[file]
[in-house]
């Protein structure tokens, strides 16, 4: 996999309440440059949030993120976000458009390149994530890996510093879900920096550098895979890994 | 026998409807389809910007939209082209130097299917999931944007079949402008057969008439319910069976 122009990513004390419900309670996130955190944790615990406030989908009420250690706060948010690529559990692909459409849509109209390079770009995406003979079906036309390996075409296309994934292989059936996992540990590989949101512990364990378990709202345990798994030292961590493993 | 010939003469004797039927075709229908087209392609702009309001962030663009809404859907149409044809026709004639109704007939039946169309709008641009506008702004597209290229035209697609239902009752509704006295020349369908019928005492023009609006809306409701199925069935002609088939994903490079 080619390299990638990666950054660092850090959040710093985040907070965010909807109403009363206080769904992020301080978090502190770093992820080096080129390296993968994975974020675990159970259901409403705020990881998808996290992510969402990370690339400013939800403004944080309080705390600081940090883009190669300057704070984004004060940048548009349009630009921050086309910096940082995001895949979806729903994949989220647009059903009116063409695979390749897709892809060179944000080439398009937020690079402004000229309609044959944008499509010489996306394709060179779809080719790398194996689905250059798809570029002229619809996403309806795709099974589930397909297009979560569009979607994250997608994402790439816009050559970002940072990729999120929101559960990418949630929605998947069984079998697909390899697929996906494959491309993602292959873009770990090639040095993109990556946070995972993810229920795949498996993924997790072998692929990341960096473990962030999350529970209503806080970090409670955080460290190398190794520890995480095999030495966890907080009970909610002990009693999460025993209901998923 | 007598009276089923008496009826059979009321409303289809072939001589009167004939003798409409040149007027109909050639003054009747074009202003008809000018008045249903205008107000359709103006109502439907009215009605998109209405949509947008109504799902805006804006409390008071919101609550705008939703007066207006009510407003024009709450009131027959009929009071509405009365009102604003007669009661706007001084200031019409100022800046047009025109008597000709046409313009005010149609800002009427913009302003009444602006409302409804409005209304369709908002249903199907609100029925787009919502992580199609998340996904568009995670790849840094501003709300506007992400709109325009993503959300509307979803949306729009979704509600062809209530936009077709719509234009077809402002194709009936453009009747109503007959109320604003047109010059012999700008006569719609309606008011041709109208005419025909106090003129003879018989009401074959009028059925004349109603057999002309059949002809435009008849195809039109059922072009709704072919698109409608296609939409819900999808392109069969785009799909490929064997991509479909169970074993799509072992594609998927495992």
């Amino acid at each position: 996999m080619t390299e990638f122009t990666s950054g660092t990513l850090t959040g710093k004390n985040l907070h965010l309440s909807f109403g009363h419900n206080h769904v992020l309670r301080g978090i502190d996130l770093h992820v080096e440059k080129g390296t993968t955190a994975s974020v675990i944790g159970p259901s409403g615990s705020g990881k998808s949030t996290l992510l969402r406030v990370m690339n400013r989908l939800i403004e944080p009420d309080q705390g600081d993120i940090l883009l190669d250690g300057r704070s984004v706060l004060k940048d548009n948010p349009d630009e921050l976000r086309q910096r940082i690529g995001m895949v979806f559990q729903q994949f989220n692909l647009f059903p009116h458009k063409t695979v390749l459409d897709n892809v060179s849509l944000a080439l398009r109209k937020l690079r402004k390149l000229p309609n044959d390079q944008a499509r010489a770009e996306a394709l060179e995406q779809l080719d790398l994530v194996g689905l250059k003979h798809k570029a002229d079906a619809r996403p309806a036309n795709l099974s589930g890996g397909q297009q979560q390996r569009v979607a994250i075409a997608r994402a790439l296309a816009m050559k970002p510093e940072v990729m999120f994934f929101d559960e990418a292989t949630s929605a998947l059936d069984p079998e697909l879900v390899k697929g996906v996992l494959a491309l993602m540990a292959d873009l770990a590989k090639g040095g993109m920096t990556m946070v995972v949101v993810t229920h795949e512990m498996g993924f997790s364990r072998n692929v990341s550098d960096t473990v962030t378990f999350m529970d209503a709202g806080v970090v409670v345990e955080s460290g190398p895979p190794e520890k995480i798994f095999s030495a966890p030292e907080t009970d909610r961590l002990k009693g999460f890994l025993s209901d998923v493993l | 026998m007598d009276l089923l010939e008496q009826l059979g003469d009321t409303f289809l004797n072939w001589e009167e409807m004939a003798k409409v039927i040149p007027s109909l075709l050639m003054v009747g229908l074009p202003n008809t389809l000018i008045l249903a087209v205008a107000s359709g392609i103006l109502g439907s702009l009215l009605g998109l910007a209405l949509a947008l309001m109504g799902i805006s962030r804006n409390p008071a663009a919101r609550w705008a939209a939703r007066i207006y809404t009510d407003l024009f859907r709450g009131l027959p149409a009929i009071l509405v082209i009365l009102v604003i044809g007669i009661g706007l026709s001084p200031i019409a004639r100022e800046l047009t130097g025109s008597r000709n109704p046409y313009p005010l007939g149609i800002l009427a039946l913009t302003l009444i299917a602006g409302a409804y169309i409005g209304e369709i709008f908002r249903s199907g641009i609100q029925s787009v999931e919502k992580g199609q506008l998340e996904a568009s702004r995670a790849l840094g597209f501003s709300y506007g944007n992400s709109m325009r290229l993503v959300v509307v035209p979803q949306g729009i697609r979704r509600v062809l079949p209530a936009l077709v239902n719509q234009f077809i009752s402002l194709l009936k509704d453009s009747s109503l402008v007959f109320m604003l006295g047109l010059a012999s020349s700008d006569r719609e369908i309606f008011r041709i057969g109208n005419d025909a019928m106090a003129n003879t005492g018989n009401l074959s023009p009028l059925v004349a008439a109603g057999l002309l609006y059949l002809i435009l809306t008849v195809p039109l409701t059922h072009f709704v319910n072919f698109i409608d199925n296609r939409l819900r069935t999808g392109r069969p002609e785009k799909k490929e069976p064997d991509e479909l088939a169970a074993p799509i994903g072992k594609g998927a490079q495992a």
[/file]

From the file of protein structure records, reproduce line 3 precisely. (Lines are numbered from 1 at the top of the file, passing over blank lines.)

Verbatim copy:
């Amino acid at each position: 996999m080619t390299e990638f122009t990666s950054g660092t990513l850090t959040g710093k004390n985040l907070h965010l309440s909807f109403g009363h419900n206080h769904v992020l309670r301080g978090i502190d996130l770093h992820v080096e440059k080129g390296t993968t955190a994975s974020v675990i944790g159970p259901s409403g615990s705020g990881k998808s949030t996290l992510l969402r406030v990370m690339n400013r989908l939800i403004e944080p009420d309080q705390g600081d993120i940090l883009l190669d250690g300057r704070s984004v706060l004060k940048d548009n948010p349009d630009e921050l976000r086309q910096r940082i690529g995001m895949v979806f559990q729903q994949f989220n692909l647009f059903p009116h458009k063409t695979v390749l459409d897709n892809v060179s849509l944000a080439l398009r109209k937020l690079r402004k390149l000229p309609n044959d390079q944008a499509r010489a770009e996306a394709l060179e995406q779809l080719d790398l994530v194996g689905l250059k003979h798809k570029a002229d079906a619809r996403p309806a036309n795709l099974s589930g890996g397909q297009q979560q390996r569009v979607a994250i075409a997608r994402a790439l296309a816009m050559k970002p510093e940072v990729m999120f994934f929101d559960e990418a292989t949630s929605a998947l059936d069984p079998e697909l879900v390899k697929g996906v996992l494959a491309l993602m540990a292959d873009l770990a590989k090639g040095g993109m920096t990556m946070v995972v949101v993810t229920h795949e512990m498996g993924f997790s364990r072998n692929v990341s550098d960096t473990v962030t378990f999350m529970d209503a709202g806080v970090v409670v345990e955080s460290g190398p895979p190794e520890k995480i798994f095999s030495a966890p030292e907080t009970d909610r961590l002990k009693g999460f890994l025993s209901d998923v493993l | 026998m007598d009276l089923l010939e008496q009826l059979g003469d009321t409303f289809l004797n072939w001589e009167e409807m004939a003798k409409v039927i040149p007027s109909l075709l050639m003054v009747g229908l074009p202003n008809t389809l000018i008045l249903a087209v205008a107000s359709g392609i103006l109502g439907s702009l009215l009605g998109l910007a209405l949509a947008l309001m109504g799902i805006s962030r804006n409390p008071a663009a919101r609550w705008a939209a939703r007066i207006y809404t009510d407003l024009f859907r709450g009131l027959p149409a009929i009071l509405v082209i009365l009102v604003i044809g007669i009661g706007l026709s001084p200031i019409a004639r100022e800046l047009t130097g025109s008597r000709n109704p046409y313009p005010l007939g149609i800002l009427a039946l913009t302003l009444i299917a602006g409302a409804y169309i409005g209304e369709i709008f908002r249903s199907g641009i609100q029925s787009v999931e919502k992580g199609q506008l998340e996904a568009s702004r995670a790849l840094g597209f501003s709300y506007g944007n992400s709109m325009r290229l993503v959300v509307v035209p979803q949306g729009i697609r979704r509600v062809l079949p209530a936009l077709v239902n719509q234009f077809i009752s402002l194709l009936k509704d453009s009747s109503l402008v007959f109320m604003l006295g047109l010059a012999s020349s700008d006569r719609e369908i309606f008011r041709i057969g109208n005419d025909a019928m106090a003129n003879t005492g018989n009401l074959s023009p009028l059925v004349a008439a109603g057999l002309l609006y059949l002809i435009l809306t008849v195809p039109l409701t059922h072009f709704v319910n072919f698109i409608d199925n296609r939409l819900r069935t999808g392109r069969p002609e785009k799909k490929e069976p064997d991509e479909l088939a169970a074993p799509i994903g072992k594609g998927a490079q495992a």